On the Occasion That We Have All Been Mistaken

The first question we ask upon hearing someone is pregnant or just gave birth: “Is it a boy or a girl?” The first question we ask in a game of twenty-one questions with our friends: “Was it a man or a woman?” Out of 46 microscopic chromosomes, one of those, depending on the development of either the Wolffian System or the Mullerian System, will determine the events from the first outfit we wear in public as an infant, to the pronoun placed on our gravestones when we die.  For those without homes, memories, or control, Love Poem to Androgyny encompasses identity struggles supplemented with a theme of birth, and is dedicated “for those without names.” Stacey Waite stylistically brings emphasis to gender issues, subsequent feelings of disapproval, and unanswered but unavoidable questions regarding our notion of societal acceptance as she chronicles numerous occasions throughout her life.

As I was in Pittsburgh just a few months ago I also saw Waite perform a few poems from her award-winning Chapbook. And, as I had planned not to, I gave in and purchased her poems for a hefty eight dollars. Had I not enjoyed the book, or even enjoyed it but had been done with it with no subconscious desire to read it again, I would have invariably considered it a rip-off, and, as usual, been disappointed in yet another useless purchase.

Certainly not a household name, Waite really stuck out to me. Even the whole essence of poetry never seemed to me to be as strong of an art, especially in our modern consumer culture where metaphors and similes are as burdensome as commercials on Hulu and the abundance of pop-ups we encounter when downloading music illegally. We live in a world of immediacy, where the value of subjectivity dwindles faster than we are destroying our environment and artistic elements of life aren’t looked at enough to be over-looked.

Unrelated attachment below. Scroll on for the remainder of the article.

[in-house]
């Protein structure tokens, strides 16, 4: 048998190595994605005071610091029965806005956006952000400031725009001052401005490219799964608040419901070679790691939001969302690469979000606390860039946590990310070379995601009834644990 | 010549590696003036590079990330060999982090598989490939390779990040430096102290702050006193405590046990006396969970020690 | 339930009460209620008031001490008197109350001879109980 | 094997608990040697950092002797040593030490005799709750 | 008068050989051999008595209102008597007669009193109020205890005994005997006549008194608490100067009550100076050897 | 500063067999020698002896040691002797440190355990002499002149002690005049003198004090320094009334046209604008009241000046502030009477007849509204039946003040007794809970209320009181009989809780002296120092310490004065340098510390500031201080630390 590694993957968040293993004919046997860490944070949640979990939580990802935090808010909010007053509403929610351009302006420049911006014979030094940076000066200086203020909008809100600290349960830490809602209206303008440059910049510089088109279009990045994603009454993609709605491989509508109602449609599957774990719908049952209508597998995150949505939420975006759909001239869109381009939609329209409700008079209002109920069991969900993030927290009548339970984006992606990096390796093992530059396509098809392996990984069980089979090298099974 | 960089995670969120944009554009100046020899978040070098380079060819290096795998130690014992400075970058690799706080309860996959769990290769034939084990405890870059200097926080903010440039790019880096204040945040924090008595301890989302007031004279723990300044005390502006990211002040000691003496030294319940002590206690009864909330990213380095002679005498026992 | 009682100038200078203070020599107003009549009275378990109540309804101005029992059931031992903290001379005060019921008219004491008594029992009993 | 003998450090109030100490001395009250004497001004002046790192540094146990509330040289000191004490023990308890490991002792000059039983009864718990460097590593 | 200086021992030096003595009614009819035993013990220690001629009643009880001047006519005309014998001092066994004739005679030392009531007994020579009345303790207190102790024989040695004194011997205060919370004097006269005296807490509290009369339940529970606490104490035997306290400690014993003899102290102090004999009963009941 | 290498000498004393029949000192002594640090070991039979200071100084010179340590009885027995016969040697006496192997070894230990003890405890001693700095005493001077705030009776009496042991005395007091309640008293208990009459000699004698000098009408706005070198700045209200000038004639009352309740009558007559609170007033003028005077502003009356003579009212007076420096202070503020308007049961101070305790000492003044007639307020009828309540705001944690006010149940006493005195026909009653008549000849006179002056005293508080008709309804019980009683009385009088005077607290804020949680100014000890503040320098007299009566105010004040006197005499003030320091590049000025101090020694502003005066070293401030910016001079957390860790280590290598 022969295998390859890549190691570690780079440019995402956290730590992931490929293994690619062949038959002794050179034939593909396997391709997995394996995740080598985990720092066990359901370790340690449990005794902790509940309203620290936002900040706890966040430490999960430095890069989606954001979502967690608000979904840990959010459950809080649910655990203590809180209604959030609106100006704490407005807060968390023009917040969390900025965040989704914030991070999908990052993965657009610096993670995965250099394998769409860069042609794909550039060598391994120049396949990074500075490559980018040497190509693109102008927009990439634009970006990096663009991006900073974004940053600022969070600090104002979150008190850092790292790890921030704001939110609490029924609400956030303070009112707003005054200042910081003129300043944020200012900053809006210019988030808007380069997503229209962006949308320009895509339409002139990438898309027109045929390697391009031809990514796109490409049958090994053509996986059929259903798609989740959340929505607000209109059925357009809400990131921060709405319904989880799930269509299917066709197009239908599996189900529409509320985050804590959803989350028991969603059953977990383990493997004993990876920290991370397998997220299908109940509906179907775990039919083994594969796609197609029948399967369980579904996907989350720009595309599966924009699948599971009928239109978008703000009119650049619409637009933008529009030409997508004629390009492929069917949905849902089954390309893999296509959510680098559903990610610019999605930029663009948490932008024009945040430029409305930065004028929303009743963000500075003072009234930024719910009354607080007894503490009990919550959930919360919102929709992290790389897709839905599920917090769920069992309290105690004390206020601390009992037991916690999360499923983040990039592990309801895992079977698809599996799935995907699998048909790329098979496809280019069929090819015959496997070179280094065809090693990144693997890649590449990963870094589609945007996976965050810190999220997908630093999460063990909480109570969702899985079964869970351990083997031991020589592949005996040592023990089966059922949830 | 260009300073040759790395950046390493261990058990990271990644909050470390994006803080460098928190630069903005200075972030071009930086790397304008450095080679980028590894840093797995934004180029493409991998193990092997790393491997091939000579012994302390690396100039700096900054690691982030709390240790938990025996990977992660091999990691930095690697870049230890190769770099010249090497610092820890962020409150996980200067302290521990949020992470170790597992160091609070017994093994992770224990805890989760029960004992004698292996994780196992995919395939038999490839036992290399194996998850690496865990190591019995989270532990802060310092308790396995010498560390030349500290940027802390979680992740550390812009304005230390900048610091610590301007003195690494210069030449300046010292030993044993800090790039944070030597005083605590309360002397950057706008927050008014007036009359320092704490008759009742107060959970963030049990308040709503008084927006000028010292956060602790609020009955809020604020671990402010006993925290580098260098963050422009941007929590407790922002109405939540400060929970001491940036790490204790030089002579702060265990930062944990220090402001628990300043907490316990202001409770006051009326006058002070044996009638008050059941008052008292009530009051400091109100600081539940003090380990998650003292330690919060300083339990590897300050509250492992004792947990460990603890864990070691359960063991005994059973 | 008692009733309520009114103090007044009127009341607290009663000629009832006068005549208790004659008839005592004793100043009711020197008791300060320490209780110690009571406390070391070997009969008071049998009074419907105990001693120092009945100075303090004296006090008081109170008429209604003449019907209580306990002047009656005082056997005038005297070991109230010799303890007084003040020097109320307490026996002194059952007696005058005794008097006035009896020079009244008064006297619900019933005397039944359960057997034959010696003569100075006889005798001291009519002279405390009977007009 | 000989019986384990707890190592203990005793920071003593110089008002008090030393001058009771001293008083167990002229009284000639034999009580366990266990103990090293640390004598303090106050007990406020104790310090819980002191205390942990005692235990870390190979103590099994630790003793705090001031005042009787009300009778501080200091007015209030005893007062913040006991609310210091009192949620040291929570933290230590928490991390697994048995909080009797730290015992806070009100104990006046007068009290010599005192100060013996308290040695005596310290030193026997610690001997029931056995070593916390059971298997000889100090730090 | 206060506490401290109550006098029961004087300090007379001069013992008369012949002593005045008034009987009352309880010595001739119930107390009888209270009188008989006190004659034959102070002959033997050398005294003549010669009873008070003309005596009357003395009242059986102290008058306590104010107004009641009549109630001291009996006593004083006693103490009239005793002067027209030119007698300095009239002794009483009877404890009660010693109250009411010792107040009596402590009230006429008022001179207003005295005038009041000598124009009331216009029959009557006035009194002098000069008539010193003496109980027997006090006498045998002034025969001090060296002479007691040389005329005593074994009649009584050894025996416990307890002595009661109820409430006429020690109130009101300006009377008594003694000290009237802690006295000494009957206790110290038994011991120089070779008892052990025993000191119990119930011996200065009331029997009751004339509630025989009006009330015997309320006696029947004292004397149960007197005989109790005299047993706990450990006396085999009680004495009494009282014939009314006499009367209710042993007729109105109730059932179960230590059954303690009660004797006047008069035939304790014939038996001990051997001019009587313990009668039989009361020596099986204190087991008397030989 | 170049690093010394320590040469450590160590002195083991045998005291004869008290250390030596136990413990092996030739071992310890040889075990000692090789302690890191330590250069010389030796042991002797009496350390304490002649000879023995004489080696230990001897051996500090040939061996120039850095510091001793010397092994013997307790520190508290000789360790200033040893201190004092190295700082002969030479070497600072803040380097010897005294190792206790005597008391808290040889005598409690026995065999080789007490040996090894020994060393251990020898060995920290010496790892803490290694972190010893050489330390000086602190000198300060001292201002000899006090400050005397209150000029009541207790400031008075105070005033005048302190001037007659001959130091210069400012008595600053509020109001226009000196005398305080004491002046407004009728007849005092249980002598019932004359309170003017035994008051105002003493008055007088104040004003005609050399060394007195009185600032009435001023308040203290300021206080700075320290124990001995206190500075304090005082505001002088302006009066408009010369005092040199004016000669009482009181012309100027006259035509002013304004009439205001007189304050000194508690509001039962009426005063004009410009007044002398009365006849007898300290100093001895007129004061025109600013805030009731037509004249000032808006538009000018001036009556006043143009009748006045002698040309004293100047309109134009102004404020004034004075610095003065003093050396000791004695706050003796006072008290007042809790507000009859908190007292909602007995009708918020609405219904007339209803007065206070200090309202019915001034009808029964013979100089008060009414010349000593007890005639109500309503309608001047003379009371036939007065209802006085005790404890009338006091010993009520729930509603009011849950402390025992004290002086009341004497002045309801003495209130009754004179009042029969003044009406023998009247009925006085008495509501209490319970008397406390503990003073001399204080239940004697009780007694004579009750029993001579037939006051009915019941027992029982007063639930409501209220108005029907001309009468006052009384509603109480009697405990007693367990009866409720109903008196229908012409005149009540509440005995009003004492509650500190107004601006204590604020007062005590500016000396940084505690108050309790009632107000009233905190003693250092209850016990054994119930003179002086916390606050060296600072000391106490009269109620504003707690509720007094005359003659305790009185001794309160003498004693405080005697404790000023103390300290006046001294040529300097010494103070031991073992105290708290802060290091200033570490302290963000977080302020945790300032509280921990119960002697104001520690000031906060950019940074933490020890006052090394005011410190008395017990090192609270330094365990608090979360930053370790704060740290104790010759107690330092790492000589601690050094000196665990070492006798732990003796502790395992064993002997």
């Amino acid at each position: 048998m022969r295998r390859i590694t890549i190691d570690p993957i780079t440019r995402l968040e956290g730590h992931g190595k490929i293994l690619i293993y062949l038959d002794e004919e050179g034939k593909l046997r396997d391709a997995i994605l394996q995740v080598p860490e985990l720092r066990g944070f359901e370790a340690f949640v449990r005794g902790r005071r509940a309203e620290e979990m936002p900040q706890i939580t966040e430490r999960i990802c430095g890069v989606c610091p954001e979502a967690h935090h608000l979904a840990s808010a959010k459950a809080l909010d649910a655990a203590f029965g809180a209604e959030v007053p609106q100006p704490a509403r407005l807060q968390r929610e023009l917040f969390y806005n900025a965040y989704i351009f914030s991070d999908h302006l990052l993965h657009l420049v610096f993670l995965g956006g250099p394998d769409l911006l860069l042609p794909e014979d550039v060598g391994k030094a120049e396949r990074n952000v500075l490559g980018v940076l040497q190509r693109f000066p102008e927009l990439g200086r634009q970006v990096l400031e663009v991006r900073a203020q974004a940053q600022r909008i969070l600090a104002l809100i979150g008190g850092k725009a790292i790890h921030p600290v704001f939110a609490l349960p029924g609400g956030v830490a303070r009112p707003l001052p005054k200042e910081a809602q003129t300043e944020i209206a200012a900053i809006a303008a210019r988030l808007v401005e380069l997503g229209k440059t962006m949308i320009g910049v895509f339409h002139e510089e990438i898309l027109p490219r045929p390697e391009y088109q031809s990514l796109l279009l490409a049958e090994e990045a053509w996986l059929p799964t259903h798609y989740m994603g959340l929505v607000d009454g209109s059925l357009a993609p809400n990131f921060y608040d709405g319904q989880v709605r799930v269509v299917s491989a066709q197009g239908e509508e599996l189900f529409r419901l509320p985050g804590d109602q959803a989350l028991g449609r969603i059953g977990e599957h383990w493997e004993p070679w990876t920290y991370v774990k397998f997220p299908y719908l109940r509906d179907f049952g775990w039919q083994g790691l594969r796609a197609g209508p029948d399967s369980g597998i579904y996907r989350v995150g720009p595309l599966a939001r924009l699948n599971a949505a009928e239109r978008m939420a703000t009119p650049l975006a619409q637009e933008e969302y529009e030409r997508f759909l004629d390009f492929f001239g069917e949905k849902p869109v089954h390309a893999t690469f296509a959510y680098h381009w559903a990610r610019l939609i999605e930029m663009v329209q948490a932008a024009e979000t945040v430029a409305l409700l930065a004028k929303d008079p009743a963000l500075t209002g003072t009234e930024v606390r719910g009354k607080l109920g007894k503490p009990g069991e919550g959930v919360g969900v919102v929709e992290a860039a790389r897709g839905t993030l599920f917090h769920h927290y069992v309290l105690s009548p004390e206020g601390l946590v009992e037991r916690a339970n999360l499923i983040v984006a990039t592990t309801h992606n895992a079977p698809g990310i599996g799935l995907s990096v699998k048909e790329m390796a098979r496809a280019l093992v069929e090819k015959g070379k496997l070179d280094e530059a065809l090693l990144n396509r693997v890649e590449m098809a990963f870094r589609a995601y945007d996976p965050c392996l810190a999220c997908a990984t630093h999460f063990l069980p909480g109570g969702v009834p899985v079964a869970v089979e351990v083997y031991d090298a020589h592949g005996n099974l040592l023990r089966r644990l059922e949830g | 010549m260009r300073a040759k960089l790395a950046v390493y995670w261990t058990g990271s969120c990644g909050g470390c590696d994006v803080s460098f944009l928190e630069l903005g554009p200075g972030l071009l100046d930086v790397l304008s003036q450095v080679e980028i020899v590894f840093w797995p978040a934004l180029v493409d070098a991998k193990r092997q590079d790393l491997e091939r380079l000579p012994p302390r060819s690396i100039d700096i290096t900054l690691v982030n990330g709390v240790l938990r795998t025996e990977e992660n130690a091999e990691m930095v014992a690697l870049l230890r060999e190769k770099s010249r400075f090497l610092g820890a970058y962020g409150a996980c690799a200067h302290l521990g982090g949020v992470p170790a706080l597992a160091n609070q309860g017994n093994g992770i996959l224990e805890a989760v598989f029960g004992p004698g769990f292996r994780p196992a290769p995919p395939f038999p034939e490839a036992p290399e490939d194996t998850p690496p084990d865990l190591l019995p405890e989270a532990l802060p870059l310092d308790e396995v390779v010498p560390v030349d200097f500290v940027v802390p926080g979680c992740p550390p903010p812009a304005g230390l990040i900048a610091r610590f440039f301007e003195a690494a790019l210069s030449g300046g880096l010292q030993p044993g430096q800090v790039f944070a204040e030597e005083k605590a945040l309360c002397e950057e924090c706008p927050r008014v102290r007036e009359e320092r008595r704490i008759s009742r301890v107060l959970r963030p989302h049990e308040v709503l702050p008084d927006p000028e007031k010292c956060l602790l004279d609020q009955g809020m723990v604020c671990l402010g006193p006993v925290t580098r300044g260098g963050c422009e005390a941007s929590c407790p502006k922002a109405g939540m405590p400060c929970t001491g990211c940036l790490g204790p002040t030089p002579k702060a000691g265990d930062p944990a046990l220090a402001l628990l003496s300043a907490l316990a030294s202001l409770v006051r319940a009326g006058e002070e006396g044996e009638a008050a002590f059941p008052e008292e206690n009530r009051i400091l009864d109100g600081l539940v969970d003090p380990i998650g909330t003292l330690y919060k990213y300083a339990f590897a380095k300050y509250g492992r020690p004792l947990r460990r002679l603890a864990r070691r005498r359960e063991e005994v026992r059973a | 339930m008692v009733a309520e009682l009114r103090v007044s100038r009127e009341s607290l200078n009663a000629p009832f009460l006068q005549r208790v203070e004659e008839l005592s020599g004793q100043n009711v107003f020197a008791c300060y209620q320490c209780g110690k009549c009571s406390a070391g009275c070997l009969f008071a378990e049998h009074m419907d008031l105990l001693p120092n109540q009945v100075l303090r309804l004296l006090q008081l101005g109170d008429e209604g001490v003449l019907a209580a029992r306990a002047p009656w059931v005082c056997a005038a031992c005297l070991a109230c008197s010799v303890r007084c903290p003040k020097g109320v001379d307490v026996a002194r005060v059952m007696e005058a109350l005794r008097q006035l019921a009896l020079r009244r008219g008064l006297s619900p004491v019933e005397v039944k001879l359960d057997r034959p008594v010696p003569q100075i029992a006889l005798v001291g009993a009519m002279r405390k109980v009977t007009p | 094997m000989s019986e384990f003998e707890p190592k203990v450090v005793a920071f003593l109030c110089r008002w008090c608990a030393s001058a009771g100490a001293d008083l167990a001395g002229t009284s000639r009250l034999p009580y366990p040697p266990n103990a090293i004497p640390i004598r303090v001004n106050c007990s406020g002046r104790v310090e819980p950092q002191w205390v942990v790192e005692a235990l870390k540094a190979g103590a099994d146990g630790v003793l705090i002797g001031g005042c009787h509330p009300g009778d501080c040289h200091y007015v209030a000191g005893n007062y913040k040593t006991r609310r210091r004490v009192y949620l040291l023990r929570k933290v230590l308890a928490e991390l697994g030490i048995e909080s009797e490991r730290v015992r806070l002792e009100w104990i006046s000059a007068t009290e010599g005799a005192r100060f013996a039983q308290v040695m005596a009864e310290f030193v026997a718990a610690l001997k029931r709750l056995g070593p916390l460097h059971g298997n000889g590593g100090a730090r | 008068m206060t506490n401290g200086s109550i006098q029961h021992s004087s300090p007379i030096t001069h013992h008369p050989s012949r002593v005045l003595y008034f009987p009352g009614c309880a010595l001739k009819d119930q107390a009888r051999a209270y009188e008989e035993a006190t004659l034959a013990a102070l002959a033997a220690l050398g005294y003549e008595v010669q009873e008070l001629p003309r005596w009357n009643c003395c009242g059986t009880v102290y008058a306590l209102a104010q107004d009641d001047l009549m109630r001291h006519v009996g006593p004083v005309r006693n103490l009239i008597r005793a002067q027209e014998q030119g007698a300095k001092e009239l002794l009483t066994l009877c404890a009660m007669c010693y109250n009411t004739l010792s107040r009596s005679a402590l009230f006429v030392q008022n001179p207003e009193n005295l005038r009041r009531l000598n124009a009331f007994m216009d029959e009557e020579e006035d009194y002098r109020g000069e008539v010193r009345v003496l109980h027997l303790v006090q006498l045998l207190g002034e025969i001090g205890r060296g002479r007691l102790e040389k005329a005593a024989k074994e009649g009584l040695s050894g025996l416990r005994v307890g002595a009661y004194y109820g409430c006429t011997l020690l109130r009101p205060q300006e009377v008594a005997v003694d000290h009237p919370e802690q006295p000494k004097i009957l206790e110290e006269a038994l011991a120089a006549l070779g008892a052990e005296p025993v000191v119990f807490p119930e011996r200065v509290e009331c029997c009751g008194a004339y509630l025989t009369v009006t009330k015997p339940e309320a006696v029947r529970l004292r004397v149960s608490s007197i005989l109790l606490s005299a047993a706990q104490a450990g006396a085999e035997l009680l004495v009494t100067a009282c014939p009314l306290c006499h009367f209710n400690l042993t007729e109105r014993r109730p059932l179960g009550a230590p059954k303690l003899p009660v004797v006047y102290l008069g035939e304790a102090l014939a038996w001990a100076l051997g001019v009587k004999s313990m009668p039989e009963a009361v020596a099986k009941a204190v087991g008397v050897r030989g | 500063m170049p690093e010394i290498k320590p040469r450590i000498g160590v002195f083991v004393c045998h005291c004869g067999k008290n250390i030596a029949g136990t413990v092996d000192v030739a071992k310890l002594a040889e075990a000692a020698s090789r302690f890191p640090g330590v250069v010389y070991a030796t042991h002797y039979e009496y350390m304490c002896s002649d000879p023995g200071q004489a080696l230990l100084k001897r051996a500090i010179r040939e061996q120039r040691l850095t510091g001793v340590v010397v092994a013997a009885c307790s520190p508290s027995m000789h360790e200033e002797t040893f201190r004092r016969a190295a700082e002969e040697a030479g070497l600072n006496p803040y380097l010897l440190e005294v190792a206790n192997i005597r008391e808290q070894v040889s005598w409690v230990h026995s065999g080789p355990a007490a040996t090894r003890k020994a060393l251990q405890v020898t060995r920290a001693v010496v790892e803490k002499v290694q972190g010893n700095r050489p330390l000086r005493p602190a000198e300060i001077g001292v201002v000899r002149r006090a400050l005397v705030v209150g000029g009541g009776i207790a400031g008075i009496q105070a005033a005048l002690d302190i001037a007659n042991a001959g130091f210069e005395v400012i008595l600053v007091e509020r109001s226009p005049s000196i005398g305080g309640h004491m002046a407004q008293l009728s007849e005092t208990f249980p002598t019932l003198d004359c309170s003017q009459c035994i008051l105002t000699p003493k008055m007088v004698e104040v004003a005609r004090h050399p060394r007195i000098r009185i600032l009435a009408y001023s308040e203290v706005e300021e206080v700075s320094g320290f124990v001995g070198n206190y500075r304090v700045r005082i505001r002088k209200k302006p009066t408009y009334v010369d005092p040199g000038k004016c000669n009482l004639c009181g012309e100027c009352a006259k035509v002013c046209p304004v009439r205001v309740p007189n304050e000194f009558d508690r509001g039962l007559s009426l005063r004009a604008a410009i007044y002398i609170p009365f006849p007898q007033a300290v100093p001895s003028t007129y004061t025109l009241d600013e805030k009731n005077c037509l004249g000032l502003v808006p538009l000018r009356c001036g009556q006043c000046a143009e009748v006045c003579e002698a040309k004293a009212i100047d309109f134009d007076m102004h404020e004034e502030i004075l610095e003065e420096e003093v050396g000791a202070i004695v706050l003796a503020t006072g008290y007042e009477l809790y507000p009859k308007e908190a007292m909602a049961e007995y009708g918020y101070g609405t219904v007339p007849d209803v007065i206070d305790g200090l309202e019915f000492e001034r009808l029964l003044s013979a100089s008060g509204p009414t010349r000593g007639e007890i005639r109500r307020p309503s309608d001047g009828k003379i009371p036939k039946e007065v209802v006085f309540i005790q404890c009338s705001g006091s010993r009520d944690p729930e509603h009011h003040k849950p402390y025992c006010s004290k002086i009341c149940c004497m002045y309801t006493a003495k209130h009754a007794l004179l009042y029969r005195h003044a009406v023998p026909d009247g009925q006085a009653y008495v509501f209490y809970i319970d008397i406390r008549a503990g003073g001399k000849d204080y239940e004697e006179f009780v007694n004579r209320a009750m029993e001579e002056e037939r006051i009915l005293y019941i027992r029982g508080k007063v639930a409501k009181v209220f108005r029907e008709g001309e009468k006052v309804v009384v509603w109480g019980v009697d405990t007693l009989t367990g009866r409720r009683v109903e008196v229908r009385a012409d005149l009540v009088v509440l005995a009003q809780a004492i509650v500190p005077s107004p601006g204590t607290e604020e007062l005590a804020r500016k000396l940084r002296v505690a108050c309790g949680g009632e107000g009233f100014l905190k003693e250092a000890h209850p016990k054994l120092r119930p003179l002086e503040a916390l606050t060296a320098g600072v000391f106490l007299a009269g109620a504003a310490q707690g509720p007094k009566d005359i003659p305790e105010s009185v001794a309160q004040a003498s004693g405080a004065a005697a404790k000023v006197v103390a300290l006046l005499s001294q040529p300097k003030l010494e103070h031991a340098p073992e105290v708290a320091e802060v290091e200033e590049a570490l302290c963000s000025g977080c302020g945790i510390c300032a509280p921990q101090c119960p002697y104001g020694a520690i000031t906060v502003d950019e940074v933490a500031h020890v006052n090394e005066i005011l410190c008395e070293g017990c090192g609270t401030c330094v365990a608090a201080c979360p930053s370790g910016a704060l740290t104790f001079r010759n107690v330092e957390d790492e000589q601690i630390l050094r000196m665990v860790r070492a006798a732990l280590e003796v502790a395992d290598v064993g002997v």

In Waite’s seven consecutive “On the Occasion of Being Mistaken…” poems a vibrant monotony emerges. Through the repetition of those six words, she brings about a striking reality in her life; the primary categorizations we place people in, gender, are not fixed for Waite. I realized how inclined people are to figure out as much as they can about a person before they truly meet them. We like to believe gender is irrevocable, something that we are given and then stuck with based on one of the last few letters of the alphabet. Waite makes us realize identity is both something more and less than we make it out to be. Gender is by no means the end-all-be-all of our lives, but in an attempt to over-simplify who we are, we have neglected the natural complexities our species will inevitably maintain for years.

Perhaps it takes this – a professor at a large university who openly shares experiences of a childhood filled with a thick, viscous fog of having more follow-up questions than answers to the question “Who am I?” to bring out the importance of a secure sense of identity.

I read back and forth, in various orders, the entirety of Waite’s Chapbook about seven times. She manages to tangentially rant while remaining true to the intricately woven main lines of inquiry through what I perceive to be excellent writing.

Love Poem to Androgyny is relevant to people of all sexualities, gender, races, etc. As it is personal, filtered through the experience of a person who does not have a clear standing in the gender binary system, the conscious effort is required to make the poems more relatable—but the effort is undoubtedly worth it.

Written by: Tracy Sullive